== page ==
Introduction to On-Page Guidance

2012-11-02 00:00:00 +0000 by Alex R. Young

My name is Oded Ben-David, and I'm a co-founder at Iridize -- a service for enhancing website user-experience through on-screen guidance. Documentation is important to new users of a software product, yet it's typically added as an afterthought. Worse, users don't always want to spend time reading documentation. On-screen guidance turns this on its head by showing help where and when it's needed.

On-screen guidance is becoming more commonplace on the web. It is used by prominent companies including Facebook, Yahoo, and Google. Additionally, several JavaScript libraries for website on-screen guidance were published recently, most of which are mentioned below.

On-screen guidance seeks to solve two issues: presenting help when and where it is needed. It should propel users to their goals and keep them focused on the task at hand, not stop them in their tracks and point their attention elsewhere, to external help texts and videos. Also, guidance should only be there when the user actually wants it. Permanently cluttering a web page with too much help will end up confusing users.

To actually implement this, on-screen guidance systems use an interactive layer over a web page that is activated either on-demand, or automatically based on business logic.

By guiding users step-by-step throughout fulfilling a task they are always focused on the task at hand. This provides first time users with an interactive site tour which helps illustrate key features.

These tools are not just for help content. Pointing out newly added or key but underused features can also benefit from being presented in a dedicated layer. This dedicated layer can also serve for increasing conversion, by inviting users to sign-up or subscribe, as well as increase user engagement by enticing them to try up a service or a feature. It can easily be coupled with A/B testing services to further optimize conversions.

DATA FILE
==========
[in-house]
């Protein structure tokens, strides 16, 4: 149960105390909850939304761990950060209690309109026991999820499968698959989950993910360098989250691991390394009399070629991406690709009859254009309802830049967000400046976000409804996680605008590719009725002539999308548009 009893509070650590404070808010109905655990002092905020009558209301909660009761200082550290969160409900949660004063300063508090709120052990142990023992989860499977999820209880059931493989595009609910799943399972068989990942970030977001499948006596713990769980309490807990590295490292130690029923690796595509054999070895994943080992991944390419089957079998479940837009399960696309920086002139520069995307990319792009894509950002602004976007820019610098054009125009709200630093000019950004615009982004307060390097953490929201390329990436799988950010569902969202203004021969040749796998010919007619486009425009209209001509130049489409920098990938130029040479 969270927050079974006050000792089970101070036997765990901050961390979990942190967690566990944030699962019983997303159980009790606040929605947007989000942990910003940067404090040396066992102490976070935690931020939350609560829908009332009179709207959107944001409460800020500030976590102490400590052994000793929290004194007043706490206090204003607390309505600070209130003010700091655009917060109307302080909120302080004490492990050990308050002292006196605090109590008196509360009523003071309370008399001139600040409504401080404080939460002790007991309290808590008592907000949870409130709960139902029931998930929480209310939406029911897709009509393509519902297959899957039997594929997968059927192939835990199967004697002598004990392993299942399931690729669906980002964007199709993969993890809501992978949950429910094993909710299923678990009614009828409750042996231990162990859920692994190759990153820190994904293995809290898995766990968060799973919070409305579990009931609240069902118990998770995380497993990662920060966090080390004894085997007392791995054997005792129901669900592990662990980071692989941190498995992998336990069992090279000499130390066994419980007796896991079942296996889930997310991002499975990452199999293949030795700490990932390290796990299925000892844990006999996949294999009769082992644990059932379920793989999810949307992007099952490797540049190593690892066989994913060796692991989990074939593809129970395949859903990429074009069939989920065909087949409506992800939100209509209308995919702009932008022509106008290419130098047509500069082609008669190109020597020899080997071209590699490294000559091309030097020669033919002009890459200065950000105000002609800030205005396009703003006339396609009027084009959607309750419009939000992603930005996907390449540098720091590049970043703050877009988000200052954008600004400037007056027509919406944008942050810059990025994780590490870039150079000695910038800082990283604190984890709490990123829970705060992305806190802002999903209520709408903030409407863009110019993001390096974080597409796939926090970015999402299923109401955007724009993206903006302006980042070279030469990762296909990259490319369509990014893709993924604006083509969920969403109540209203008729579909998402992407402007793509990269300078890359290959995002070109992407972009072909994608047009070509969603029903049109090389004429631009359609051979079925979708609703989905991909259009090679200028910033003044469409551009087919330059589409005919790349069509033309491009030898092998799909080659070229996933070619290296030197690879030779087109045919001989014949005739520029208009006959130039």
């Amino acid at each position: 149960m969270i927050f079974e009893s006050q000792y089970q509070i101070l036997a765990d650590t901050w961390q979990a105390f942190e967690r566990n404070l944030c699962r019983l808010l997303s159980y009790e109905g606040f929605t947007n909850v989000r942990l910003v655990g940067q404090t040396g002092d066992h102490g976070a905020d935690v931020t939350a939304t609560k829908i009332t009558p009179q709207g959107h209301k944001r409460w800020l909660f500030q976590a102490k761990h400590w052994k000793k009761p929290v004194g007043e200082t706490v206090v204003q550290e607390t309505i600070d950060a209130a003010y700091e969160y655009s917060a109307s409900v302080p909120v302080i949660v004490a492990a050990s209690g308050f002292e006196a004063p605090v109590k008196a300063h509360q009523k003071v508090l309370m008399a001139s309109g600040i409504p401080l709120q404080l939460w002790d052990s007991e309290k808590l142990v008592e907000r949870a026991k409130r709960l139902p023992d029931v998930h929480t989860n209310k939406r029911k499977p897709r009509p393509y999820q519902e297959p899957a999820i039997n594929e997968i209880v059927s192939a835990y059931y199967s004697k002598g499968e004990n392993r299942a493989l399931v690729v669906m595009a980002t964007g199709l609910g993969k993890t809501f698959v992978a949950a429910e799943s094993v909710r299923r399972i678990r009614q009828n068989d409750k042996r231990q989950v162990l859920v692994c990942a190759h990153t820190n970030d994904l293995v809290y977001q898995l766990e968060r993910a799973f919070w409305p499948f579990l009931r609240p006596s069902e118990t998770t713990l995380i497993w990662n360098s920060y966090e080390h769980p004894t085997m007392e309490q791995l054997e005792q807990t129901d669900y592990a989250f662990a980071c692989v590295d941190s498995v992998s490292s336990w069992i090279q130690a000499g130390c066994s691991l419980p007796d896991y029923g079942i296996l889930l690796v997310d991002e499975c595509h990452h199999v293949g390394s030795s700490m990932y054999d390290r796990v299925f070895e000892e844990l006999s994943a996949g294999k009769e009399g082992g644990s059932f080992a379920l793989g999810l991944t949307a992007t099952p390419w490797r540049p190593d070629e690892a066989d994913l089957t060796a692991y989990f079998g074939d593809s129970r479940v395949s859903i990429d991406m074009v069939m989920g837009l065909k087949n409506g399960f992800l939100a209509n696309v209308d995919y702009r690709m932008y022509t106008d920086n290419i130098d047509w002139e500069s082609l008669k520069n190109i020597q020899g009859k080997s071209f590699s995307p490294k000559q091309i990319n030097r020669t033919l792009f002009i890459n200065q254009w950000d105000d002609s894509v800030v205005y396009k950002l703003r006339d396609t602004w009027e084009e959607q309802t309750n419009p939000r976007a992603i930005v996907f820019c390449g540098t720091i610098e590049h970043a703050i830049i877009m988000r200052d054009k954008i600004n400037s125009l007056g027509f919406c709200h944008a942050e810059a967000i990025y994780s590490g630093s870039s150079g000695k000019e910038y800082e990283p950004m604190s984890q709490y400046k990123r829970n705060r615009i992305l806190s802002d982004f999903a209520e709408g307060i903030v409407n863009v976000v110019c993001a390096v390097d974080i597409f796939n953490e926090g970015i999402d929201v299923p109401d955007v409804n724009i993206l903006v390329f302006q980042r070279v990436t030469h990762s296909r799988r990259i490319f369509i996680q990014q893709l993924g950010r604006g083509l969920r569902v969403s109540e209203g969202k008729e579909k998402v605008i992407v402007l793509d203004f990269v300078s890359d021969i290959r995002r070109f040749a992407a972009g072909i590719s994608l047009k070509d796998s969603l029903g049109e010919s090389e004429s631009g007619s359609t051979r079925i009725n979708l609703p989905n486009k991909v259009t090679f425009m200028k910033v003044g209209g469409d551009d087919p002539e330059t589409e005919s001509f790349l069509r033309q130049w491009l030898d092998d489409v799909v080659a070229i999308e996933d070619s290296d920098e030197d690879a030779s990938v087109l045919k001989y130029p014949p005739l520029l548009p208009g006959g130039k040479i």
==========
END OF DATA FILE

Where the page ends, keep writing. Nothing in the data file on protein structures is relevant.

Tutorial: Open Source On-Screen Guidance

There are several JavaScript libraries available for adding on-screen guidance to your project:

  1. king_tour is probably one of the earliest available libraries. Tours are defined as markup using a simple structure based around containers and title attributes. Global options and tour activation are handled by JavaScript.
  2. Joyride is a more modern jQuery plugin that takes a similar approach.
  3. A different approach is taken by the very nice bootstrap-tour (reviewed in DailyJS), where steps are defined using a factory method, rather than in markup. Bootstrap-tours also manages a simple state and allows for some multi-page capabilities.
  4. Guiders.js by the good people of Optimizley, is another library where guides can be automatically started using a special hash parameter, and an optional overlay can be used to highlight the element the guider refers to on the page.

Let's take a look at how to create a guide using the Guiders.js library. For the purpose of this short demonstration I have created a jsFiddle, where you can see the final result. The first thing we need for our demo is some page markup. I chose the markup for a bug-tracking form from the free gallery at wufoo. Next, we need to embed jQuery, and the Guiders.js JavaScript and CSS files. jQuery is readily available via jsFiddle's default libraries. For this demo I am serving the Guiders.js sources from via our own CDN (so please do not hotlink there).

<script type="text/javascript" src="https://static-iridize.netdna-ssl.com/static/guiders/guiders-1.2.8.js"></script>
<link rel="stylesheet" type="text/css" href="https://static-iridize.netdna-ssl.com/static/guiders/guiders-1.2.8.css">

Now that we are all set we can start adding guiders. For starters, let's add an introductory 'splash' tip with an overlay. Note that this bit of code should be executed on DOM ready event. This is the JavaScript for creating the first tip:

  buttons: [{ name: 'Next' }]
, description: 'Introducing Guiders.js for the DailyJS readers. I am the first tip. Click my Next button to get started.'
, id: 'first'
, next: 'second'
, overlay: true
, title: 'Demoing Guiders.js!'